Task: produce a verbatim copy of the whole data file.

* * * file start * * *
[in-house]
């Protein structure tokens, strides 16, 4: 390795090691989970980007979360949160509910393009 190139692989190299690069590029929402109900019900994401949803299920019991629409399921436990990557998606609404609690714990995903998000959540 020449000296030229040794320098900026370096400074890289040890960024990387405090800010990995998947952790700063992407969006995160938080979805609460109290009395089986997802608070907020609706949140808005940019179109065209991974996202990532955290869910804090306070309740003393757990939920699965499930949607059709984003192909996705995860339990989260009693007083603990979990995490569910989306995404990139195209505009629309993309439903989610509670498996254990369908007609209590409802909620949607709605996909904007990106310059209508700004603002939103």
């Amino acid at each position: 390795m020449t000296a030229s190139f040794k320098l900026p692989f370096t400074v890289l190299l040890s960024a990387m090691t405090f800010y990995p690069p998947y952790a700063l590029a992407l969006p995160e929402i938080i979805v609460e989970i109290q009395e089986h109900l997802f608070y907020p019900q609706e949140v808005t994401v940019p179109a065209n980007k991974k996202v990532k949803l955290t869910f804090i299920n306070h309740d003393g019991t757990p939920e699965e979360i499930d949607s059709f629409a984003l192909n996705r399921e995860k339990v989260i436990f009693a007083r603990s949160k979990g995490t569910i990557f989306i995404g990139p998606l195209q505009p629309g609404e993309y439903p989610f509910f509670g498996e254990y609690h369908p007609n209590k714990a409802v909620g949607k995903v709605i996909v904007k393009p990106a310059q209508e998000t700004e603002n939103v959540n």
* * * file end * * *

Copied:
[in-house]
């Protein structure tokens, strides 16, 4: 390795090691989970980007979360949160509910393009 190139692989190299690069590029929402109900019900994401949803299920019991629409399921436990990557998606609404609690714990995903998000959540 020449000296030229040794320098900026370096400074890289040890960024990387405090800010990995998947952790700063992407969006995160938080979805609460109290009395089986997802608070907020609706949140808005940019179109065209991974996202990532955290869910804090306070309740003393757990939920699965499930949607059709984003192909996705995860339990989260009693007083603990979990995490569910989306995404990139195209505009629309993309439903989610509670498996254990369908007609209590409802909620949607709605996909904007990106310059209508700004603002939103």
């Amino acid at each position: 390795m020449t000296a030229s190139f040794k320098l900026p692989f370096t400074v890289l190299l040890s960024a990387m090691t405090f800010y990995p690069p998947y952790a700063l590029a992407l969006p995160e929402i938080i979805v609460e989970i109290q009395e089986h109900l997802f608070y907020p019900q609706e949140v808005t994401v940019p179109a065209n980007k991974k996202v990532k949803l955290t869910f804090i299920n306070h309740d003393g019991t757990p939920e699965e979360i499930d949607s059709f629409a984003l192909n996705r399921e995860k339990v989260i436990f009693a007083r603990s949160k979990g995490t569910i990557f989306i995404g990139p998606l195209q505009p629309g609404e993309y439903p989610f509910f509670g498996e254990y609690h369908p007609n209590k714990a409802v909620g949607k995903v709605i996909v904007k393009p990106a310059q209508e998000t700004e603002n939103v959540n």